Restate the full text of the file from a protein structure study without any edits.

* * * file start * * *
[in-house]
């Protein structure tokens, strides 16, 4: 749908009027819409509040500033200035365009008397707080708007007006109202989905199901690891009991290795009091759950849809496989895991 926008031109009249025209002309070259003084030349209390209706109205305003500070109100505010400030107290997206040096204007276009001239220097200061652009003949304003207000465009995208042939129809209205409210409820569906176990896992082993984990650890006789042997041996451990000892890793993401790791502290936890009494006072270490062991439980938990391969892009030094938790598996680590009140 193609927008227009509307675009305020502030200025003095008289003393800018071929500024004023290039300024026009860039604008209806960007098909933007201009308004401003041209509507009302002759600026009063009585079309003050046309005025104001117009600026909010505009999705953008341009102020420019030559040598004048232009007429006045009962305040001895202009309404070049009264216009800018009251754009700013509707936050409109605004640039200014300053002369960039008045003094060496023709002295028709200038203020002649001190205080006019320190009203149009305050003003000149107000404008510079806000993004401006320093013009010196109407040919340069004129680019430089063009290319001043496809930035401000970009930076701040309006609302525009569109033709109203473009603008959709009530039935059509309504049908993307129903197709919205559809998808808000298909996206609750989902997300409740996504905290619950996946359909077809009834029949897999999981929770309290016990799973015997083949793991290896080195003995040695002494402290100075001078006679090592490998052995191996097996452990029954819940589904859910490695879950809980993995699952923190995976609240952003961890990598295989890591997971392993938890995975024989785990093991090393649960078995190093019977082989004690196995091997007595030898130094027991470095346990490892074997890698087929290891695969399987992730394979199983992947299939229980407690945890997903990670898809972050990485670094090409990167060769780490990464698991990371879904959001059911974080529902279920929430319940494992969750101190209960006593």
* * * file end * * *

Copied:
[in-house]
């Protein structure tokens, strides 16, 4: 749908009027819409509040500033200035365009008397707080708007007006109202989905199901690891009991290795009091759950849809496989895991 926008031109009249025209002309070259003084030349209390209706109205305003500070109100505010400030107290997206040096204007276009001239220097200061652009003949304003207000465009995208042939129809209205409210409820569906176990896992082993984990650890006789042997041996451990000892890793993401790791502290936890009494006072270490062991439980938990391969892009030094938790598996680590009140 193609927008227009509307675009305020502030200025003095008289003393800018071929500024004023290039300024026009860039604008209806960007098909933007201009308004401003041209509507009302002759600026009063009585079309003050046309005025104001117009600026909010505009999705953008341009102020420019030559040598004048232009007429006045009962305040001895202009309404070049009264216009800018009251754009700013509707936050409109605004640039200014300053002369960039008045003094060496023709002295028709200038203020002649001190205080006019320190009203149009305050003003000149107000404008510079806000993004401006320093013009010196109407040919340069004129680019430089063009290319001043496809930035401000970009930076701040309006609302525009569109033709109203473009603008959709009530039935059509309504049908993307129903197709919205559809998808808000298909996206609750989902997300409740996504905290619950996946359909077809009834029949897999999981929770309290016990799973015997083949793991290896080195003995040695002494402290100075001078006679090592490998052995191996097996452990029954819940589904859910490695879950809980993995699952923190995976609240952003961890990598295989890591997971392993938890995975024989785990093991090393649960078995190093019977082989004690196995091997007595030898130094027991470095346990490892074997890698087929290891695969399987992730394979199983992947299939229980407690945890997903990670898809972050990485670094090409990167060769780490990464698991990371879904959001059911974080529902279920929430319940494992969750101190209960006593």